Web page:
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The web sites of many universities now carry information about how to use the web carefully and sensibly for your research and it is worth accessing these before you begin your background work flomax 0.2mg without prescription prostate cancer quotes. When you’re surfing the net flomax 0.4mg low price prostate cancer month, there are some extra precau- tions you can take to check the reliability and quality of the information you have found: X Try to use websites run by organisations you know and trust purchase flomax 0.4 mg without prescription prostate and masurbation. X Check the About Us section on the web page for more information about the creator and organisation. X Use another source, if possible, to check any informa- tion of which you are unsure. For example, if you’re interested in medical information you can check the HOW TO CONDUCT BACKGROUND RESEARCH / 43 credentials of UK doctors by phoning the General Medical Council. X You should check the national source of the data as in- formation may differ between countries. X For some topics specific websites have been set up that contain details of questionable products, services and theories. Interlibrary loans If you are a student your institutional library will prob- ably offer an interlibrary loan service which means that you can access books from other university libraries if they are not available in your library. This is a useful service if, when referencing, you find that a small amount of infor- mation is missing (see Example 5 below). EXAMPLE 5: GILLIAN Nobody told me the importance of keeping careful re- cords of my background research. I just thought it was something you did and then that was it, you got on with 44 / PRACTICAL RESEARCH METHODS your own research and forgot about what you’d done. Of course then I had to write my report and in the ‘background’ section I wanted to include loads of things I’d read when I first started the work. Even then I still forgot to write down the name and location of the publisher, so I had to go back to them again. My advice would be to look at how bibliographies are structured and imprint that in your brain so you don’t forget anything. Keeping records When you begin your background research, keep accurate records of what data was gathered from which source as this will save you plenty of time and frustration later, especially when you come to write your research proposal, or final report. A useful way to organise your background research is to have two files – one for primary research and one for secondary research. Each file can be divided into topics with the relevant notes slotted into each. Primary research For the primary research file, notes from each contact can be separated by a contact sheet which gives the name of the person, the date and time you met and a contact num- ber or address. Secondary research In the secondary research file, each page of notes can be headed by details of the publication in the same format that will be used in the bibliography – author and initials; date of publication; title of publication; place of publica- HOW TO CONDUCT BACKGROUND RESEARCH / 45 tion and publisher. If it is a journal article, remember to include the name of the journal; the page numbers of the article and the volume and number of the journal. It is also useful to include the location of this publication so that it can be found easily if needed again (website or li- brary shelf location). TABLE 2: SOURCES OF BACKGROUND INFORMATION PRIMARY SECONDARY Relevant people Research books Researcher observation Research reports Researcher experience Journal articles Historical records/texts Articles reproduced online Company/organisation records Scientific debates Personal documents (diaries, etc) Critiques of literary works Statistical data Critiques of art Works of literature Analyses of historical events Works of art Film/video Laboratory experiments SUMMARY X There are two types of background research – primary and secondary research. X Primary research involves the study of a subject through firsthand observation and investigation. X Secondary research involves the collection of informa- tion from studies that other researchers have made of a subject. X Any information obtained from secondary sources must be carefully assessed for its relevance and accu- racy. X Notes from primary and secondary sources should be carefully filed and labelled so that the source can be found again, if required. X When noting details for books, reports or articles which may appear in the final report, include all the details which would be needed for the bibliography. By now you should have decided what type of peo- ple you need to contact. For some research projects, there will be only a small number of people within your research population, in which case it might be possible to contact everyone. However, for most pro- jects, unless you have a huge budget, limitless timescale and large team of interviewers, it will be difficult to speak to every person within your research population. SAMPLING Researchers overcome this problem by choosing a smaller, more manageable number of people to take part in their research. In quantitative research, it is believed that if this sample is chosen carefully using the correct procedure, it is then possible to generalise the re- sults to the whole of the research population. For many qualitative researchers however, the ability to generalise their work to the whole research population is not the goal. Instead, they might seek to describe or explain what is hap- pening within a smaller group of people. This, they believe, might provide insights into the behaviour of the wider re- search population, but they accept that everyone is different 47 48 / PRACTICAL RESEARCH METHODS and that if the research were to be conducted with another group of people the results might not be the same. Market research- ers use them to find out what the general population think about a new product or new advertisement. When they re- port that 87% of the population like the smell of a new brand of washing powder, they haven’t spoken to the whole population, but instead have contacted only a sam- ple of people which they believe are able to represent the whole population. When we hear that 42% of the popula- tion intend to vote Labour at the next General Election, only a sample of people have been asked about their voting intentions. If the sample has not been chosen very care- fully, the results of such surveys can be misleading. Imagine how misleading the results of a ‘national’ survey on voting habits would be if the interviews were conducted only in the leafy suburbs of an English southern city. Probability samples and purposive samples There are many different ways to choose a sample, and the method used will depend upon the area of research, re- search methodology and preference of the researcher. Ba- sically there are two main types of sample: X probability samples X purposive samples. In probability samples, all people within the research po- pulation have a specifiable chance of being selected. These types of sample are used if the researcher wishes to ex- plain, predict or generalise to the whole research popula- tion. On the other hand, purposive samples are used if HOW TO CHOOSE YOUR PARTICIPANTS / 49 description rather than generalisation is the goal. In this type of sample it is not possible to specify the possibility of one person being included in the sample. Within the probability and purposive categories there are several dif- ferent sampling methods. The best way to illustrate these sampling methods is to take one issue and show how the focus of the research and the methodology leads to the use of different sam- pling methods. The area of research is ‘school detention’ and in Table 3 you can see that the focus and sampling techniques within this topic can be very different, depend- ing on the preferences of the researcher, the purpose of the research and the available resources. SAMPLE SIZE Thefirstquestionnewresearcherstendtoaskis‘how many people should I speak to?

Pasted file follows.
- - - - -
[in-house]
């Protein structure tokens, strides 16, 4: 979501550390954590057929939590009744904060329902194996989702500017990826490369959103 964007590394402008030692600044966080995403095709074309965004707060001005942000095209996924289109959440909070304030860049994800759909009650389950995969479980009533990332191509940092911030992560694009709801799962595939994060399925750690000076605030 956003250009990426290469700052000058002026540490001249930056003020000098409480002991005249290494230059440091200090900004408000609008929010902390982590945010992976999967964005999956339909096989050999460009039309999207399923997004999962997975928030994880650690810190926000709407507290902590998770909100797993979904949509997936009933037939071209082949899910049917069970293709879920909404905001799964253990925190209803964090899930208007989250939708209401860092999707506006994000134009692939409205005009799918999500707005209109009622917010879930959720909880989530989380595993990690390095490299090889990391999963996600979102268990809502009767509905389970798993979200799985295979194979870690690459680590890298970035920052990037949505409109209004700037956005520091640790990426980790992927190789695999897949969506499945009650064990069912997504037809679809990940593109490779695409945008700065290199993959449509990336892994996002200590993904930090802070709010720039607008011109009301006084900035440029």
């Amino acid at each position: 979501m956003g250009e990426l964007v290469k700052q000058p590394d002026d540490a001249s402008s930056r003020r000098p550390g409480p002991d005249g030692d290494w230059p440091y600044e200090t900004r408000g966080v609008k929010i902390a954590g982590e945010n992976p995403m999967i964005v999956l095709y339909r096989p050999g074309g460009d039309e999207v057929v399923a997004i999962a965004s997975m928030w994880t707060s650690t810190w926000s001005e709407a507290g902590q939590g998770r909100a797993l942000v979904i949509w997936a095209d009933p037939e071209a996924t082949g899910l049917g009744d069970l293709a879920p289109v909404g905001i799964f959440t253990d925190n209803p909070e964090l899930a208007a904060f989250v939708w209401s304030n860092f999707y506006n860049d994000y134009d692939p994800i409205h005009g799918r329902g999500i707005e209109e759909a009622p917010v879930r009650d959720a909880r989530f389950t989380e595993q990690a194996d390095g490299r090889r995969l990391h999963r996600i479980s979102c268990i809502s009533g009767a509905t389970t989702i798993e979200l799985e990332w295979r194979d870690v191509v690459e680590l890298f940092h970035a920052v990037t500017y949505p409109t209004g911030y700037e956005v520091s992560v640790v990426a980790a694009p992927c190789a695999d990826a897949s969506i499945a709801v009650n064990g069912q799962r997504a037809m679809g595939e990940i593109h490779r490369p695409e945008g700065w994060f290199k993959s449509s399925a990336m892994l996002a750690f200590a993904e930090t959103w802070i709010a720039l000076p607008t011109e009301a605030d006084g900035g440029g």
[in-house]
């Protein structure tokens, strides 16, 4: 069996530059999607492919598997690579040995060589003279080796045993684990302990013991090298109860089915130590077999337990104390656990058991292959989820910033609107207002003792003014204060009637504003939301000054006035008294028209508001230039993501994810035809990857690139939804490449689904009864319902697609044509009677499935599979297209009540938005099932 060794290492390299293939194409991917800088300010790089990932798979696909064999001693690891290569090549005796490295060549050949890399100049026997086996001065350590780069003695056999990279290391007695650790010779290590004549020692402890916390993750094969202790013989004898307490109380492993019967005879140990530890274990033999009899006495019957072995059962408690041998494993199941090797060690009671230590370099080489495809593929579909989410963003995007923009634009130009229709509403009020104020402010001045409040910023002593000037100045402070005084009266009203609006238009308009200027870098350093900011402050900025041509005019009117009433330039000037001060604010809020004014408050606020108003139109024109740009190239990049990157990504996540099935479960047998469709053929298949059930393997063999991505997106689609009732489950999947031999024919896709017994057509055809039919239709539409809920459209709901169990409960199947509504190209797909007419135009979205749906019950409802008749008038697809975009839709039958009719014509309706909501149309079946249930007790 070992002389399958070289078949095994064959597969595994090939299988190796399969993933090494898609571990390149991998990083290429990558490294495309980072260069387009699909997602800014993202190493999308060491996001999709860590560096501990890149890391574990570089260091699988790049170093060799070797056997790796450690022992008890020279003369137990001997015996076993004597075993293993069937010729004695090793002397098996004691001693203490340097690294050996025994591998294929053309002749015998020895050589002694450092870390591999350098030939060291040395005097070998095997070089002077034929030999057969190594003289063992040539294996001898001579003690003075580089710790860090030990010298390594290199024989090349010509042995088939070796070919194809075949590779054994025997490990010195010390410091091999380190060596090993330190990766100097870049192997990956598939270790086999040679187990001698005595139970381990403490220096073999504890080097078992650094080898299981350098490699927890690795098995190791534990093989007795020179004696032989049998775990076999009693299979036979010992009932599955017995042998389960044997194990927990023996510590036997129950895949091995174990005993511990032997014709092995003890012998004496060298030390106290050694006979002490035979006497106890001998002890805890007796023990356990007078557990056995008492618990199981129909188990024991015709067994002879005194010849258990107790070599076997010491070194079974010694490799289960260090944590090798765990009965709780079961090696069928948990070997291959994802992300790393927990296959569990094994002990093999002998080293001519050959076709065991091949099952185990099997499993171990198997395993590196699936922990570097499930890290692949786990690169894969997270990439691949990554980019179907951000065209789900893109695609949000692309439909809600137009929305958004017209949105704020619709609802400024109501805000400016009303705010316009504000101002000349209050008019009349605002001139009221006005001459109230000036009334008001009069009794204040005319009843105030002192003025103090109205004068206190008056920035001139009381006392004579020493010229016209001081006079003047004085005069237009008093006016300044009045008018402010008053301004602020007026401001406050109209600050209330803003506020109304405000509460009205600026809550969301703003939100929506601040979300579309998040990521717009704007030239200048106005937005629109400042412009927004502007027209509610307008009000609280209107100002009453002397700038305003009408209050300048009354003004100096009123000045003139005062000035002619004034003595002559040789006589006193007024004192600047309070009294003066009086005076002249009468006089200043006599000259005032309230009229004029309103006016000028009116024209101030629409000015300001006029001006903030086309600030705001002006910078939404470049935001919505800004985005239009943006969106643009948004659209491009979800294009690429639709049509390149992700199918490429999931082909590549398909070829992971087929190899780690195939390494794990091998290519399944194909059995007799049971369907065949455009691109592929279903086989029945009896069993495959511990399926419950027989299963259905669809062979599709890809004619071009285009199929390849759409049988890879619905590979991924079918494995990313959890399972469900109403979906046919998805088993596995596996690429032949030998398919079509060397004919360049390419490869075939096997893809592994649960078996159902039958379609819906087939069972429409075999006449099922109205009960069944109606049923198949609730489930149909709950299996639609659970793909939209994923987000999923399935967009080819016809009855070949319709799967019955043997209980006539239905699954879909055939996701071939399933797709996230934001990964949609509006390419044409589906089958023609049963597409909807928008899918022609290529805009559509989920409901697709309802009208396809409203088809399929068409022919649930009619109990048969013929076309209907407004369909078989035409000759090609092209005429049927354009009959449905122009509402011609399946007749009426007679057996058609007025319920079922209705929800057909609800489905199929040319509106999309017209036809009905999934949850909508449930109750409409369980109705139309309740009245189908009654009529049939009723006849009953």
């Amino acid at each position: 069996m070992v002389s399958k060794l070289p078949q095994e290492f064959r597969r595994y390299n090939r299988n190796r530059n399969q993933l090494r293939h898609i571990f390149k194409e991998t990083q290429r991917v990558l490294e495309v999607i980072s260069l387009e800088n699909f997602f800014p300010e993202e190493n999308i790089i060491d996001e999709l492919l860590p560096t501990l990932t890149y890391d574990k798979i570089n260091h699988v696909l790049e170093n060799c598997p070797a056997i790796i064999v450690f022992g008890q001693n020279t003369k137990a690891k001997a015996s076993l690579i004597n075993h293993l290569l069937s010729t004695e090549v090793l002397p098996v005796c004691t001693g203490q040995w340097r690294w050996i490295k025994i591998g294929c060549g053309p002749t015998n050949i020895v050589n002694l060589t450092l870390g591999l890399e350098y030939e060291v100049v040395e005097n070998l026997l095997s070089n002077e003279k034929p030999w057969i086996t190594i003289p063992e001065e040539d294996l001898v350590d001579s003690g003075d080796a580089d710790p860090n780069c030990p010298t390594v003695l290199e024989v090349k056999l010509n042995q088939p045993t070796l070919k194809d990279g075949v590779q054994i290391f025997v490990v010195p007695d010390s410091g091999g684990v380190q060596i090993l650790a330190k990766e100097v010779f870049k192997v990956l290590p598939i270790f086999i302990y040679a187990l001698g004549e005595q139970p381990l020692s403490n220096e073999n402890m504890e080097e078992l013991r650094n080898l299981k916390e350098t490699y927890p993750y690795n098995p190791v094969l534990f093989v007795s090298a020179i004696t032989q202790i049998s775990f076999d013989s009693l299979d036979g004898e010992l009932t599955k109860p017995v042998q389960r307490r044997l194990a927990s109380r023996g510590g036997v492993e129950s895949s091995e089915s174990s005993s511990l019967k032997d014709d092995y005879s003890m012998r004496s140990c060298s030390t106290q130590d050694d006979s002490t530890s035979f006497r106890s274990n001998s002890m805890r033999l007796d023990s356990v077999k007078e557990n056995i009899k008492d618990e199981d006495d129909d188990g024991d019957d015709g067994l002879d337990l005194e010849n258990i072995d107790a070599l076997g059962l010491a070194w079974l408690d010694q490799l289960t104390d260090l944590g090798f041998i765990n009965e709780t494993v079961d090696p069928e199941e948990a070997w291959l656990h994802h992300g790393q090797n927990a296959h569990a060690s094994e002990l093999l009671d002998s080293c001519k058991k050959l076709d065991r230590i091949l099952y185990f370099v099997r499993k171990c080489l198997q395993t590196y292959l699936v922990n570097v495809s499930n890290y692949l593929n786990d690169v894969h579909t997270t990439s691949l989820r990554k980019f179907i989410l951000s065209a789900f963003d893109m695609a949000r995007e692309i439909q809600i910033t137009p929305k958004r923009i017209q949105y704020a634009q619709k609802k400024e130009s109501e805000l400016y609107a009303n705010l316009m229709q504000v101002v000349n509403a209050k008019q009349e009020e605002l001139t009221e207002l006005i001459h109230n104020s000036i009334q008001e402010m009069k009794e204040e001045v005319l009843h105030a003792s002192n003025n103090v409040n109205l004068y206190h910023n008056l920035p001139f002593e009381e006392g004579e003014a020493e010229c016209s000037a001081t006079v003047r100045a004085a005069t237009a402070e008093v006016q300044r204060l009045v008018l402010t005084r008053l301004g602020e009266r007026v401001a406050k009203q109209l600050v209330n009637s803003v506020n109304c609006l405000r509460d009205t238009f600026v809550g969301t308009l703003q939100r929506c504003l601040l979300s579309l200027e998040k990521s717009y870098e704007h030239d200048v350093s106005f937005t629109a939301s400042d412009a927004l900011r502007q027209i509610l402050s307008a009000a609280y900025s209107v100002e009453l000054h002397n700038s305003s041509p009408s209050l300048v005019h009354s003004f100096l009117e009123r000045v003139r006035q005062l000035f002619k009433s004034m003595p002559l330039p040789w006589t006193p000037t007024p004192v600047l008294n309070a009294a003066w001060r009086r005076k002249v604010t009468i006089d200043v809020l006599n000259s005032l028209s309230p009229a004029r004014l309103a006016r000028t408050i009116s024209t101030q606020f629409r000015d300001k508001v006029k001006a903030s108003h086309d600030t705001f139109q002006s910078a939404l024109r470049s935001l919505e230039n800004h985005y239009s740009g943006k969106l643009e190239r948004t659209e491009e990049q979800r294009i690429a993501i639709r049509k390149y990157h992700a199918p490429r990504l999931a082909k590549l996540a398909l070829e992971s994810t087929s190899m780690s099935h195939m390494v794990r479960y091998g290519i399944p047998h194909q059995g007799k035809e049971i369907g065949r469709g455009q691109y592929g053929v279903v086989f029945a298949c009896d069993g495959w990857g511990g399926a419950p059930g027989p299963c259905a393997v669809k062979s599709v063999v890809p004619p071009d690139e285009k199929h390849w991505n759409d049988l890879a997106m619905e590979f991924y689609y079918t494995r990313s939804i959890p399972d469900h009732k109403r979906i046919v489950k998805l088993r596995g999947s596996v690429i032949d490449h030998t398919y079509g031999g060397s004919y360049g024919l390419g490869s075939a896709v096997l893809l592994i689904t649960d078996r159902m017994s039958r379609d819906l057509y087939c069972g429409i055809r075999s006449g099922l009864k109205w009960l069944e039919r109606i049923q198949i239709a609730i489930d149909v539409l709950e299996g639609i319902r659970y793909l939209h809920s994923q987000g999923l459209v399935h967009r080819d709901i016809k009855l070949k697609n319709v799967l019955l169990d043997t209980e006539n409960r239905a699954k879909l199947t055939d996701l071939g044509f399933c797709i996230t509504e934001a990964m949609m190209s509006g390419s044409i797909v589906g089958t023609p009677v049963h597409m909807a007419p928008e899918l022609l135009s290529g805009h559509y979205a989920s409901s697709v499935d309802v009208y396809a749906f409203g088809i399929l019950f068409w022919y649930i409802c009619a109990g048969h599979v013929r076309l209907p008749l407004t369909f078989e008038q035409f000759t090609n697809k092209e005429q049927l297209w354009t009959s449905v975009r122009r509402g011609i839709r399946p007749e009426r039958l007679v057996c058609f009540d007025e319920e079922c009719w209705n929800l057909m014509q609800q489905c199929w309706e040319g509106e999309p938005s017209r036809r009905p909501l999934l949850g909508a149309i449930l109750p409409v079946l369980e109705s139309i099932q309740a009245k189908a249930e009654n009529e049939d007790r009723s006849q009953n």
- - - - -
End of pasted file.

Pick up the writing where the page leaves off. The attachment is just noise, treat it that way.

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Second buy cheap flomax 0.4mg man health trend, the most up-to-date information is then available to any health professional accessing the health record of the client order cheapest flomax and flomax prostate 84. Clinicians must also be aware that evidence for use in court must be from a record that is contemporaneous with the event to which it relates (Quantum Development 2000) purchase flomax in india mens health vitamin guide. The Department of Health recommends recording information as soon as possible after the con­ tact and at least within the same working day. Any delay in recording notes may reduce the credibility of the professional in any complaint. HOW TO RECORD INFORMATION 33 Summary Points ° Information needs to be accurate, complete, relevant and accessible if it is to be of use to the health professional, whether this is a clinician, manager or administrator. It is not meant to be a definitive account, and the reader is advised to refer to the relevant legislation, health service circulars and guidance notes for a full and com­ plete account. Professional bodies and employers also provide standards in relation to health records management. There are four main issues to be considered in the management of health information: 1. Accountability A health record is a document that contains information about the physical or mental health of an identified individual, which has been made by or on behalf of a health professional in connection with the care of that individ­ ual (Data Protection Act 1998). Although the majority of records are pa­ per based (manual records), there are an increasing number of computer-based notes (electronic records). Health information may also be recorded in other ways such as on audio or visual cassette and CD-ROM. All NHS records are deemed public records under the Public Records Act (1958), and there are various levels of accountability relating to their management. The clinician is responsible for any records he or she creates 34 THE LEGAL FRAMEWORK 35 or uses. However, it is the NHS Trust or health authority that usually has ownership and copyright of these records (NHS Executive 1999). Chief executives and senior managers in these organisations are personally ac­ countable for the quality of the systems for managing records. Use and protection of client information A clinician has always had a common-law duty of confidentiality to his or her clients. In addition health records are covered by the Data Protection Act (1998), which stipulates that all processing of data must be fair and lawful within the context of common law. Therefore clinicians, NHS or­ ganisations and so on must comply with the common law of confidential­ ity when processing personal health information. Clinicians also have a duty to uphold their professional ethical code to keep client information confidential. A review of how the NHS manages and protects client information used for non-clinical purposes was carried out by a committee chaired by Dame Fiona Caldicott. Its report in 1997 made a number of recommenda­ tions for improving confidentiality and ensuring that access to personal health data was strictly on a need to know basis. Caldicott guardians have been appointed in all NHS organisations with the remit to oversee the safeguarding of confidentiality. The role is mainly advisory but the guard­ ian may help in the implementation of improvements. Clients must be informed about the different purposes for which infor­ mation is collected about them and with whom it may be shared (NHS Ex­ ecutive 1996). Information is gathered primarily to plan and deliver optimum health care to the client. However there are a number of other important uses that include ensuring effective health care administration (for example, clinical audit and risk management), teaching and research. The Department of Health recommends that clients are told how in­ formation might be shared before they are asked to provide it. This might be through the use of general information contained in leaflets and specific discussions between the client and the clinician as part of joint care plan­ ning. However, it is recognised that in health care it would be impracticable and unnecessary to obtain the client’s specific consent each time informa­ tion needed to be passed on. Health professionals must be able to respond to the needs of clients promptly. Personal health information needs to be readily available so that the most appropriate and effective care is deliv­ ered. Therefore health organisations need to advise clients that their per­ sonal information may need to be shared amongst health staff and with associated agencies, in order to plan and co-ordinate care. The client has a right to refuse permission for information to be passed on (subject to the exceptions detailed below). Clinicians will need to re­ spect the wishes of the client in such cases. However it is important that cli­ ents are made aware of the likely implications of this decision for their own health care and the impact on effective management of health services in general. Children and young people There is often some confusion regarding the rights of children and young people with regard to consent and confidentiality when receiving health care. THE LEGAL FRAMEWORK 37 ° Young people aged 16 or 17 years of age have the right to consent to treatment unless there is evidence of a lack of capacity (the Family Law Reform Act 1969). Consequently such young people also have the same rights to confidentiality as adults. In other cases the person with parental responsibility, who has consented to treatment on behalf of the child, would be involved in decisions about passing on information. There are certain exceptions to the duty of confidentiality where informa­ tion may be disclosed. Below are some examples: ° Where there is a statutory requirement to pass on information, for instance notification of communicable disease, the Public Health (Control of Disease) Act 1984, the Mental Health Act (1983), the Prevention of Terrorism Act (1989). It may therefore be necessary to share information with specific professionals and agencies. This often relates to the prevention of serious crime but can include such matters as a public health risk. Any unwanted paperwork containing personal details about clients must be disposed of using processes that protect confidentiality. For instance, they should not reveal passwords or allow others access to the computer under their identity and password. Care should be taken that computer screens are not left unattended or in view of public areas. THE LEGAL FRAMEWORK 39 ° Clinicians need to ascertain, when sharing information about clients with other professionals, that they have the same requirements regarding confidentiality (Shaw 2001). Access to health records Clients have had the right to have access to automatically processed health records since the first Data Protection Act in 1984. This has now been re­ placed by the Data Protection Act (1998), which came into force on 1 March 2000.